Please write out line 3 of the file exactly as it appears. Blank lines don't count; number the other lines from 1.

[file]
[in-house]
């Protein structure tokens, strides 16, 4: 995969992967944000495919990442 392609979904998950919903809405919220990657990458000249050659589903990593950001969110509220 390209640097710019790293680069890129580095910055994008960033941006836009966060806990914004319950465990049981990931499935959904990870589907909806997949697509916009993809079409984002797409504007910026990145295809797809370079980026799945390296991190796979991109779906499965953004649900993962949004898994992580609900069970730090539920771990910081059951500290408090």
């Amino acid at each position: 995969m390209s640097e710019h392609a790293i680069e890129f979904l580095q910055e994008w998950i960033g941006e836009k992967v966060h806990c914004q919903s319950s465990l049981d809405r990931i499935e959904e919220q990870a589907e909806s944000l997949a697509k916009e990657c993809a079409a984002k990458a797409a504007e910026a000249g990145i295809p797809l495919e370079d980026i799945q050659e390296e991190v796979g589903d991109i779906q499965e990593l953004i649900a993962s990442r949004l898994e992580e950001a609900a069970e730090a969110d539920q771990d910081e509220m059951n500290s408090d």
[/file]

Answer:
């Amino acid at each position: 995969m390209s640097e710019h392609a790293i680069e890129f979904l580095q910055e994008w998950i960033g941006e836009k992967v966060h806990c914004q919903s319950s465990l049981d809405r990931i499935e959904e919220q990870a589907e909806s944000l997949a697509k916009e990657c993809a079409a984002k990458a797409a504007e910026a000249g990145i295809p797809l495919e370079d980026i799945q050659e390296e991190v796979g589903d991109i779906q499965e990593l953004i649900a993962s990442r949004l898994e992580e950001a609900a069970e730090a969110d539920q771990d910081e509220m059951n500290s408090d």